In the last blog, we talked about being mindful of your judgment. This time, we’re going to explore how that can impact your relationships.
When something happens that you don’t like—clean laundry doesn’t get folded, dirty dishes aren’t washed, etc.—try stopping yourself before, or even during, the judgment process.
By stopping the dialogue in your own mind and saying, “How could I answer this in a manner that isn’t my usual freak-out way?” you can completely change the situation.
Stop your habitual reaction and think, “I’m going to put that reaction and emotion over here. I know I can do that, but it won’t get me where I want to go. So, instead I’m going to explain the situation in a very calm way, talk out a solution, and then go about my business without any freak-out or big drama.”
When we do that with people it diffuses the bomb that’s about to go off between us. If you’re calm, will your partner escalate the problem? Likely not. And when they don’t, everything just gets diffused.
The bulk of the problem when I work with couples is the reaction to different things, be it laundry, dishes, or the other person not pulling his / her weight. It may appear to you that he / she doesn’t value the same things as you because he / she can watch tv with unfolded laundry sitting by him / her on the bed. But later, he / she may fuss about undone dishes in the kitchen.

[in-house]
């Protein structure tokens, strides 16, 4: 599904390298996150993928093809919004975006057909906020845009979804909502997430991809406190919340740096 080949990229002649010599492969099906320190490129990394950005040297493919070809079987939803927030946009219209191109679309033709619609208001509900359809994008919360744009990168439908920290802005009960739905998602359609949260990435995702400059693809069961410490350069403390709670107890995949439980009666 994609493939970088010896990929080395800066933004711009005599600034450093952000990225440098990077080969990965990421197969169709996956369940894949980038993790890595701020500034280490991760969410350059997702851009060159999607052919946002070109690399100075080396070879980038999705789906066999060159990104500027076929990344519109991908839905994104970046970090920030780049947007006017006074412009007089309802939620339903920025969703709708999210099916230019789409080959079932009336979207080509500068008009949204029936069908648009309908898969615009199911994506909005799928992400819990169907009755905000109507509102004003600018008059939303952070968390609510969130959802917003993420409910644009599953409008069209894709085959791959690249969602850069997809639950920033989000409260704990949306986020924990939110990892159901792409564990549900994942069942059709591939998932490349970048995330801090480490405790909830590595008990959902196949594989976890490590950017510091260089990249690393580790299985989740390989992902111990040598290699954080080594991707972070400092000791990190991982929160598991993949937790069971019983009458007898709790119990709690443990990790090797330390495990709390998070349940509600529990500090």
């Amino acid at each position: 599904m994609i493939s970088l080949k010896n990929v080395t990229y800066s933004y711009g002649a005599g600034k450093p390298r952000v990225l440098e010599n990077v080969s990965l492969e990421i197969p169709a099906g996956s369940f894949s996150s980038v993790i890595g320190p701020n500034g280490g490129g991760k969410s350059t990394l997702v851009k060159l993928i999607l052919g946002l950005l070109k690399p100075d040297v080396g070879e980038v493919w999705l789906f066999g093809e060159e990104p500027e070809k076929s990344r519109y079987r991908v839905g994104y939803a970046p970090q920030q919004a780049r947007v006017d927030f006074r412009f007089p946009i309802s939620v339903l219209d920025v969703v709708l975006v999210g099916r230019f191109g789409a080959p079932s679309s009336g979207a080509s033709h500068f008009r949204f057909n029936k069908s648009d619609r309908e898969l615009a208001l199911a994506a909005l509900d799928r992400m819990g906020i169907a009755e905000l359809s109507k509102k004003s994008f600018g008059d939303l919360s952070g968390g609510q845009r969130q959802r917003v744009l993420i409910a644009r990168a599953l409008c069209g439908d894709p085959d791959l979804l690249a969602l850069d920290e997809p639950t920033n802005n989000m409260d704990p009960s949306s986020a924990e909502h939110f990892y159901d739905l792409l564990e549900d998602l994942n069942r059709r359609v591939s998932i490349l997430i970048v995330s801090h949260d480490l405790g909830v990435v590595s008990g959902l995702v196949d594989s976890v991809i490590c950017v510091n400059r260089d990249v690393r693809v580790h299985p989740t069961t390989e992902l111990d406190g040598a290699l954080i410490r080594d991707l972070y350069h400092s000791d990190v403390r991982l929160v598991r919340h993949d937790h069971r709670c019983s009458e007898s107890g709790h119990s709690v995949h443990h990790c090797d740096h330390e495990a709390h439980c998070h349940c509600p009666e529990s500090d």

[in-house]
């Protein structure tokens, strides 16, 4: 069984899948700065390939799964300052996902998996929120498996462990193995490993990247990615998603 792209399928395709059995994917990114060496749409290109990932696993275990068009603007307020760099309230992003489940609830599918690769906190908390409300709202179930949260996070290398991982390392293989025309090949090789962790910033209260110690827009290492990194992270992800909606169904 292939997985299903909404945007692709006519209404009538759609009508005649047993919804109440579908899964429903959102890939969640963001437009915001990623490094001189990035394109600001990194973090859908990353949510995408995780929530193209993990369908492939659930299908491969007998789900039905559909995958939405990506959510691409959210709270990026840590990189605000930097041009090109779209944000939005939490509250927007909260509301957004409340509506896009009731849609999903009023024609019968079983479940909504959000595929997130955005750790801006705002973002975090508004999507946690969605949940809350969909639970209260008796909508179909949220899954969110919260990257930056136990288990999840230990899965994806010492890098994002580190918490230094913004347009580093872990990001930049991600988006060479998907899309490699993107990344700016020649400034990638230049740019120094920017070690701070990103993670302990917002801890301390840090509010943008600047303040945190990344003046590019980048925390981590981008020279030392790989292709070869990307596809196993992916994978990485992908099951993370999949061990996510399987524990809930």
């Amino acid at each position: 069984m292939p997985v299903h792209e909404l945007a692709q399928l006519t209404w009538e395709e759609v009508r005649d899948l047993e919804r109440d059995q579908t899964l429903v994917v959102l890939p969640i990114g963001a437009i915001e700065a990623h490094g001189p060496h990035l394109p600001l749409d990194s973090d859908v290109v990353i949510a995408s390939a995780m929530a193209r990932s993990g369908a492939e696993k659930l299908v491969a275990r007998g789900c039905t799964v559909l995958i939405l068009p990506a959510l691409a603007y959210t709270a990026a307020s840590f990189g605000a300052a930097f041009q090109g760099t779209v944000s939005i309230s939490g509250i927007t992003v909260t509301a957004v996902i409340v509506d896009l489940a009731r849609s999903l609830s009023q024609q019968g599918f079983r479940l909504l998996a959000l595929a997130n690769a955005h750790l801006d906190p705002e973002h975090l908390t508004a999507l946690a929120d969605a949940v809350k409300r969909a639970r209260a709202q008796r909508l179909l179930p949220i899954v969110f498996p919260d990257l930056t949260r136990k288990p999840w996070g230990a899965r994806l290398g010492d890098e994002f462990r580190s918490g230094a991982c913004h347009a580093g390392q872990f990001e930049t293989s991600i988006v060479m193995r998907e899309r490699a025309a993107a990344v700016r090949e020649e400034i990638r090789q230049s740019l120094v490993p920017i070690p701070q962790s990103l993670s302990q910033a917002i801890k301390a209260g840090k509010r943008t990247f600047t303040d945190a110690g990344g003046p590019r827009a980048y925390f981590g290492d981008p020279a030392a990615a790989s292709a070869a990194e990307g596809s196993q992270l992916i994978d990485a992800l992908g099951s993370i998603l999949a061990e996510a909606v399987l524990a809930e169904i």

That behaviour tells me that your partner also values neatness. So, in other words, you both share that preference.
But when you saw your partner watching TV, the feeling was, “Why does he / she get to do what he / she wants to do and I don’t?”
Well, you’re the only one that dictates what you do. So, if you want to watch TV, crawl on the bed and watch it with him / her. It’s the perfect solution because now you don’t have to resent your partner’s choices. And by not setting off a bomb between you, both of you get a little downtime to rest and rebuild your energy. Or, have a conversation and see if your partner can get behind getting the work done before watching TV together – whatever works for both of you.
Relationships are self-adjusting if there is love between a couple. A little rest now might mean you help each other with dishes and laundry later. But a fight now robs both of you of energy and enjoyment.
Some Helpful Options